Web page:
Harmful emissions have decreased in parts of Brent due to the Ultra Low Emissions Zone (ULEZ), according to a new report by City Hall and Transport for London (TfL).

The report, which has been peer-reviewed by Dr Gary Fuller, an expert on urban pollution at Imperial College London, concluded that toxic pollutants have been reduced by nearly half in Central London since the introduction of ULEZ in 2019.

It also found that emissions have been reduced by 26% within the expanded ULEZ, which was implemented two years later.

A 2019 Imperial College London study revealed more than 100 people died prematurely in Brent due to air pollution that year.

Cabinet member for environment, infrastructure, and climate action, Cllr Krupa Sheth, said: “I welcome the findings of this report, which clearly state how ULEZ is effective at reducing harmful particles which exacerbate health issues for residents of all ages.”

Dr Fuller said: “The central London ULEZ, and its extension to inner London, has brought about measurable and sustained improvements to air pollution from traffic.”

The ULEZ was expanded by several miles to include parts of the north and south circular roads in 2021. This meant parts of Brent, such as Queen’s Park, Willesden, Harlesden and Dollis Hill fell inside the zone.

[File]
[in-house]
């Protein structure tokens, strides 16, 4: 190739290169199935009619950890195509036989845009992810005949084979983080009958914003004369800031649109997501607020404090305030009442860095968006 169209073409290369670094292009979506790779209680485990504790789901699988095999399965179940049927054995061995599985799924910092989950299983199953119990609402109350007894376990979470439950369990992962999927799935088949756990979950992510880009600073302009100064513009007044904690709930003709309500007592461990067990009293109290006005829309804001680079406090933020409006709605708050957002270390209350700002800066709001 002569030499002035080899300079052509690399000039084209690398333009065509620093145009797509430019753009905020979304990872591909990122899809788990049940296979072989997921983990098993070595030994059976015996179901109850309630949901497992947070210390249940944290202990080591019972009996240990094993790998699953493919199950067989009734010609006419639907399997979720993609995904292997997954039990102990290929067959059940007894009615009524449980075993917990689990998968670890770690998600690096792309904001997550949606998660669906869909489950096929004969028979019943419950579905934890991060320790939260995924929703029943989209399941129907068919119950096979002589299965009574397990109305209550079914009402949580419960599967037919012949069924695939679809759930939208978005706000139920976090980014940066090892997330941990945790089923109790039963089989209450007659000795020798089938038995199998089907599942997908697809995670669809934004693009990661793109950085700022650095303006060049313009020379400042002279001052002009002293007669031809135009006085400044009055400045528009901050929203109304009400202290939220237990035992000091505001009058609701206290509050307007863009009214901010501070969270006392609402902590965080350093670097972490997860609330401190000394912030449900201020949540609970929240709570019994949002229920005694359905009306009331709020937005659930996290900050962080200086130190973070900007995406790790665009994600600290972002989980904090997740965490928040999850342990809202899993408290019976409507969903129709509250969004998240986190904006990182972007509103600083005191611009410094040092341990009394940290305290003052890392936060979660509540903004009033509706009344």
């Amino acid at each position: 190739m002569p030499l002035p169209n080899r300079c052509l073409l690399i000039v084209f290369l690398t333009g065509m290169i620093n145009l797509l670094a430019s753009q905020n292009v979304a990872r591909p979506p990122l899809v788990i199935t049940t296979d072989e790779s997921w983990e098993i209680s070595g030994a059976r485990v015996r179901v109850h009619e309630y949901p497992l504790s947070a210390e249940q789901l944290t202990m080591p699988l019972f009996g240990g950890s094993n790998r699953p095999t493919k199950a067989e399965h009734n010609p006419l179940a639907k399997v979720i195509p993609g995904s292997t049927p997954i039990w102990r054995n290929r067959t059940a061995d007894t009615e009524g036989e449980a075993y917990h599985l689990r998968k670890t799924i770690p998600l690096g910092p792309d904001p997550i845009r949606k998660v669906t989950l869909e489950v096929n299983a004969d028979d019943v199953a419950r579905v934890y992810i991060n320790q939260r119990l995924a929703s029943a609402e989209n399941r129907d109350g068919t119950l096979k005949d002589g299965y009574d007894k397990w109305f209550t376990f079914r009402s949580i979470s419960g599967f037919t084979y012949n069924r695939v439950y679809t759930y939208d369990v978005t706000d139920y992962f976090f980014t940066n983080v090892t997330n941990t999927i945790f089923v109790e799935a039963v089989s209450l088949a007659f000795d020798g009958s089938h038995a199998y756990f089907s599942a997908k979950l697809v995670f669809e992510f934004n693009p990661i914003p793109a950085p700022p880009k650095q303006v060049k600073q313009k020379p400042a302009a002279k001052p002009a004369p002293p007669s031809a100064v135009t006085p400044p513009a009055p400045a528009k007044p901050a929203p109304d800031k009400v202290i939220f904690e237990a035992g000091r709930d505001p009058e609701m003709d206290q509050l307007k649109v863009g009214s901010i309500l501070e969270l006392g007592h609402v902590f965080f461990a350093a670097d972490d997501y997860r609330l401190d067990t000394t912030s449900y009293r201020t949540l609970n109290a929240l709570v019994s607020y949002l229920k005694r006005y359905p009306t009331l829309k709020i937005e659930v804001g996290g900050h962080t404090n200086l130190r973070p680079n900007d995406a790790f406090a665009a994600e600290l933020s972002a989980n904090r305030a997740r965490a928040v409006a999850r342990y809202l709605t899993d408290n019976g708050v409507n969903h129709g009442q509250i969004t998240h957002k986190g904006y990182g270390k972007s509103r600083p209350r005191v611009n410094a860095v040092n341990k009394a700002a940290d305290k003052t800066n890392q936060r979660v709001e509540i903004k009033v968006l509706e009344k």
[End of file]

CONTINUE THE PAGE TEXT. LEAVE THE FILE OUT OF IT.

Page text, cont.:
Drivers across Brent will have to pay the £12.50 a day charge if their cars aren’t compliant from August 2023 when the whole borough will be included within ULEZ. Petrol cars registered before 2005 and diesel cars registered before 2015, will be subject to the daily charge. 

Cllr Sheth said: “Making small changes to how we travel can have a real impact, we all need to do our bit. In Brent, we are proud to support initiatives that improve air quality, whether it be our schools streets programmes, tree planting initiatives or cargo bike schemes – and that is why we are pleased to see another initiative that will get residents breathing again.”

The leader of Brent Council, Cllr Muhammed Butt, said: “One death in our borough due to toxic air is a tragedy. When you take into account the 149 premature deaths that we have in Brent due to bad air, you can only come to the conclusion that bold action needs to be taken.” 

He added: “While 80% of vehicles are already compliant, some residents who are reliant on their vehicles may be unable to afford a cleaner vehicle. We hope the scrappage scheme targets those most affected and that existing scheme discounts, exemptions and reimbursements continue to support those least able to afford the daily charge.” 

Mayor of London Sadiq Khan, who is spending £160 million on the expansion and £110 million on a vehicle scrappage scheme, has come under fire from some London councils over the scheme but says it is vital to prevent premature death and disease caused by air pollutants.

A spokesperson for the Mayor of London said: “Around 4,000 deaths in London were attributed to air pollution in 2019. Sadiq [Khan] refuses to sit back and do nothing when lives are being lost and urges these local authorities to support his plans to bring cleaner air to every Londoner – wherever they live in the capital.”

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